Why do so many peoples struggle with weight loss? Food is supposed to be good for us. Nourish us. Fuel our bodies to work the way they’re supposed to. But food has also become our tempters, lovers and at times, even enemies. We live in a world where perfection is held in often unnatural esteem. We spend millions in pursuit of weight loss, striving for Marvel Hero bodies. There are social media filters galore putting out images few can truly attain. Our cultural obsession with thinness gives rise to all or nothing thinking. Which has given rise to what can only be considered an epidemic of eating disorders. At least 30 million people of all ages and genders are affected by an eating disorder of some type. In every case, it’s a world of secret suffering seeking even the smallest amount of weight loss.
ANOREXIA; A HATE AFFAIR WITH FOOD
You see someone who seems to be all skin and bones and think; “anorexia”. You’re probably right. The term “anorexia” is derived from two Greek words, usually translated as “without appetite” — but that is something of a misnomer. Patients do not lose their appetite; they struggle to subdue it. Anorexics tend to unfavorably compare themselves to others, label every food as fattening, and catastrophize about weight gain. If they gain a pound, it’s the end of the world and nobody will like them. As a result, they starve themselves and to the point that they put their lives at risk. In the most severe cases, patients develop life-threatening complications, such as cardiac arrhythmias, kidney failure, and liver failure…all for what? Weight loss?
BULIMIA; PURGING GOOD SENSE
Another food obsession; but unlike anorexia, bulimics tend to binge on large amounts of rich, calorie laden foods and then engage in behaviors to purge this food from their body. These behaviors can include self-induced vomiting or misuse of over the counter laxatives. Side effects of bulimia may include an inflamed and sore throat, swollen salivary glands, worn tooth enamel, tooth decay, acid reflux, irritation of the gut, severe dehydration, even strokes or heart attacks.
BINGE EATING; NO STOPPING THE DAMAGE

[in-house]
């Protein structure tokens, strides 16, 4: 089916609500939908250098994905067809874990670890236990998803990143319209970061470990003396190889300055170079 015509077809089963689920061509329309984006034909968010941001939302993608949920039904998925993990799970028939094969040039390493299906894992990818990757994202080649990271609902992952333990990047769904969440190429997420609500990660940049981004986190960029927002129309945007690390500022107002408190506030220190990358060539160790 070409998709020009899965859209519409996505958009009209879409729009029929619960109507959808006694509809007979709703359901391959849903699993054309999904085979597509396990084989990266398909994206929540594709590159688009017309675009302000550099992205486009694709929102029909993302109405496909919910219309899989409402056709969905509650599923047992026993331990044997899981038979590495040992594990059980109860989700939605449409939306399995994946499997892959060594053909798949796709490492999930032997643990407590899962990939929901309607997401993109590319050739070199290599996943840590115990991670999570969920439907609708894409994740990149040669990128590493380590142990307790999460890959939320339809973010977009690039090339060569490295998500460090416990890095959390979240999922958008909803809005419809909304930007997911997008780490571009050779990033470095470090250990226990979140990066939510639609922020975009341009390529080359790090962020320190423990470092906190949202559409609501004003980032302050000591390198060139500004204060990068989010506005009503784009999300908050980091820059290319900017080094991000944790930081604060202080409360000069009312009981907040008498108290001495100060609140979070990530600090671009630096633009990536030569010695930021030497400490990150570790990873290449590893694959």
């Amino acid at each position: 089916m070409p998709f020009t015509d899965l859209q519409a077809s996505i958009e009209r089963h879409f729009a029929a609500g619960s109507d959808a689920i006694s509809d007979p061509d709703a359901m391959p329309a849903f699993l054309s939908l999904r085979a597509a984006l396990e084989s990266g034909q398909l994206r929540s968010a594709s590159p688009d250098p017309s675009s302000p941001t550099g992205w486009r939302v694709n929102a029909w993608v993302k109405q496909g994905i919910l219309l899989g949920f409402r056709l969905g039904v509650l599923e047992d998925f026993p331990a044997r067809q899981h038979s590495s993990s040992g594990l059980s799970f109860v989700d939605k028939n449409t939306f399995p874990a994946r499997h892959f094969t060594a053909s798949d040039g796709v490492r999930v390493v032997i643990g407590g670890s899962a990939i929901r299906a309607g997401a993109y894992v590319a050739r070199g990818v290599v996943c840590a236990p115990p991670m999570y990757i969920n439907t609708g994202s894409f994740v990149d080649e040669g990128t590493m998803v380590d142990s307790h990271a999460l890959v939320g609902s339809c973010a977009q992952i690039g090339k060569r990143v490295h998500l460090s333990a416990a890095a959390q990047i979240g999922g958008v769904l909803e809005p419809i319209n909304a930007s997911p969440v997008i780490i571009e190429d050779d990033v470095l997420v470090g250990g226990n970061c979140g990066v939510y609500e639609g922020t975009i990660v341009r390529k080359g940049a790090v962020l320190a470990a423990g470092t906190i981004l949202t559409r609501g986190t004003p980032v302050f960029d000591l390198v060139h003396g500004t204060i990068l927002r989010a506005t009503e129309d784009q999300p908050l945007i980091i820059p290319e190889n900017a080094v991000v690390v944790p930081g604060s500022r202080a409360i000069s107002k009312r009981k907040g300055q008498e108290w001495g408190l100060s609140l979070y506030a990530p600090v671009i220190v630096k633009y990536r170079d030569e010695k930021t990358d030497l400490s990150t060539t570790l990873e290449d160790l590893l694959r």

One of the primary signs of binge eating disorder is that the individual will consume an abnormally large amount of food within a short time, typically, a two-hour period. 10,000 to 20,000 calories of food may be consumed in one bout of bingeing. (And you worry about 1,800 calories.) People with binge eating disorder will frequently eat alone or in secret to avoid the embarrassment of others seeing how much they consume. It is also common for them to stockpile or hoard food to eat during these binge episodes.
WEIGHT LOSS THE WAY IT SHOULD BE
The eating disorders we’ve listed here are serious, without doubt. But when it comes to weight, everyone has their own emotional demons. Just feeling overweight is enough to make someone feel out of control, depressed and guilt ridden. As weight climbs, self-esteem plummets, and health deteriorates. People try everything for weight loss. Then try again. And again. And, well, you get the idea. You want real help with your weight loss? Instead of choosing a dozen designer donuts or gallon of rocky road, choose to see the medical weight loss professionals at Thrive Health Solutions. Thrive offers many individualized, highly successful and cutting-edge weight loss solutions. All medically developed and doctor guided. The experts at Thrive know how to help you safely and quickly lose excess weight, often from ½ to 1 lb. daily. Without feeling starved or deprived every waking hour. What you will feel, is energized, healthy, confident and happy beyond belief. Thrive helps you find the you you’re meant to be. Call Thrive for an appointment now. Eat to live. Don’t live to eat.